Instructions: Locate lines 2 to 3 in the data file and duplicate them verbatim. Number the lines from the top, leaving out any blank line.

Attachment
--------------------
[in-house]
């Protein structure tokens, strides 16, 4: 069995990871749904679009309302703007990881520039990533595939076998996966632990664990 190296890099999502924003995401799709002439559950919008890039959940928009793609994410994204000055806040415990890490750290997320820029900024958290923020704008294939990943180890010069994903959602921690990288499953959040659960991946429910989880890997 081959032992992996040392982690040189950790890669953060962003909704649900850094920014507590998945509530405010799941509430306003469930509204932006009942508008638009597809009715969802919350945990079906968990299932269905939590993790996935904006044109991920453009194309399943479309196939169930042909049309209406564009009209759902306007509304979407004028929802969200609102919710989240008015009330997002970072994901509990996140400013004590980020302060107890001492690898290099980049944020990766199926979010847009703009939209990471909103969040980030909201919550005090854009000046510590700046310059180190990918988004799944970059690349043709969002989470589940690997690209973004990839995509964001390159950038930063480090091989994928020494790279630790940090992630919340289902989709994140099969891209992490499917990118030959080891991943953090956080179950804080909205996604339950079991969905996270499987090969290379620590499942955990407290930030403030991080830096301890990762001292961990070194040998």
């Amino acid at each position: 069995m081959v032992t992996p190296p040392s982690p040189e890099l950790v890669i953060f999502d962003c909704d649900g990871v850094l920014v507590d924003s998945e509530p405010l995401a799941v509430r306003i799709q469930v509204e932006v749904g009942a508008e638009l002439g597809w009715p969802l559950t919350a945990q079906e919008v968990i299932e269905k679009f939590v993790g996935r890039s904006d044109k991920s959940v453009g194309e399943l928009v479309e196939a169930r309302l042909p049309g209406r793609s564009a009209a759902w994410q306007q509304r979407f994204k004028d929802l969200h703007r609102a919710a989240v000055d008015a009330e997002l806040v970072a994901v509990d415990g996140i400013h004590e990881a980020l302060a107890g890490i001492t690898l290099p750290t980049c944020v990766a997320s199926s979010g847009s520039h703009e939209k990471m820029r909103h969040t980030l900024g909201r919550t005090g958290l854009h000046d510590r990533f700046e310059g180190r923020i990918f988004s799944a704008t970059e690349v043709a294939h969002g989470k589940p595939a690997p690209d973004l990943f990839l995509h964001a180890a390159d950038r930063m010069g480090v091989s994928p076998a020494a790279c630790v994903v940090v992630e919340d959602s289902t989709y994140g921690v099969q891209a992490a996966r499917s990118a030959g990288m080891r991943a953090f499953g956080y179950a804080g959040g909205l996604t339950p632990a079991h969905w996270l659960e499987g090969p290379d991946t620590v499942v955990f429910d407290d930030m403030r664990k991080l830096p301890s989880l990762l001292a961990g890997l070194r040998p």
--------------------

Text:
């Protein structure tokens, strides 16, 4: 069995990871749904679009309302703007990881520039990533595939076998996966632990664990 190296890099999502924003995401799709002439559950919008890039959940928009793609994410994204000055806040415990890490750290997320820029900024958290923020704008294939990943180890010069994903959602921690990288499953959040659960991946429910989880890997 081959032992992996040392982690040189950790890669953060962003909704649900850094920014507590998945509530405010799941509430306003469930509204932006009942508008638009597809009715969802919350945990079906968990299932269905939590993790996935904006044109991920453009194309399943479309196939169930042909049309209406564009009209759902306007509304979407004028929802969200609102919710989240008015009330997002970072994901509990996140400013004590980020302060107890001492690898290099980049944020990766199926979010847009703009939209990471909103969040980030909201919550005090854009000046510590700046310059180190990918988004799944970059690349043709969002989470589940690997690209973004990839995509964001390159950038930063480090091989994928020494790279630790940090992630919340289902989709994140099969891209992490499917990118030959080891991943953090956080179950804080909205996604339950079991969905996270499987090969290379620590499942955990407290930030403030991080830096301890990762001292961990070194040998």
């Amino acid at each position: 069995m081959v032992t992996p190296p040392s982690p040189e890099l950790v890669i953060f999502d962003c909704d649900g990871v850094l920014v507590d924003s998945e509530p405010l995401a799941v509430r306003i799709q469930v509204e932006v749904g009942a508008e638009l002439g597809w009715p969802l559950t919350a945990q079906e919008v968990i299932e269905k679009f939590v993790g996935r890039s904006d044109k991920s959940v453009g194309e399943l928009v479309e196939a169930r309302l042909p049309g209406r793609s564009a009209a759902w994410q306007q509304r979407f994204k004028d929802l969200h703007r609102a919710a989240v000055d008015a009330e997002l806040v970072a994901v509990d415990g996140i400013h004590e990881a980020l302060a107890g890490i001492t690898l290099p750290t980049c944020v990766a997320s199926s979010g847009s520039h703009e939209k990471m820029r909103h969040t980030l900024g909201r919550t005090g958290l854009h000046d510590r990533f700046e310059g180190r923020i990918f988004s799944a704008t970059e690349v043709a294939h969002g989470k589940p595939a690997p690209d973004l990943f990839l995509h964001a180890a390159d950038r930063m010069g480090v091989s994928p076998a020494a790279c630790v994903v940090v992630e919340d959602s289902t989709y994140g921690v099969q891209a992490a996966r499917s990118a030959g990288m080891r991943a953090f499953g956080y179950a804080g959040g909205l996604t339950p632990a079991h969905w996270l659960e499987g090969p290379d991946t620590v499942v955990f429910d407290d930030m403030r664990k991080l830096p301890s989880l990762l001292a961990g890997l070194r040998p």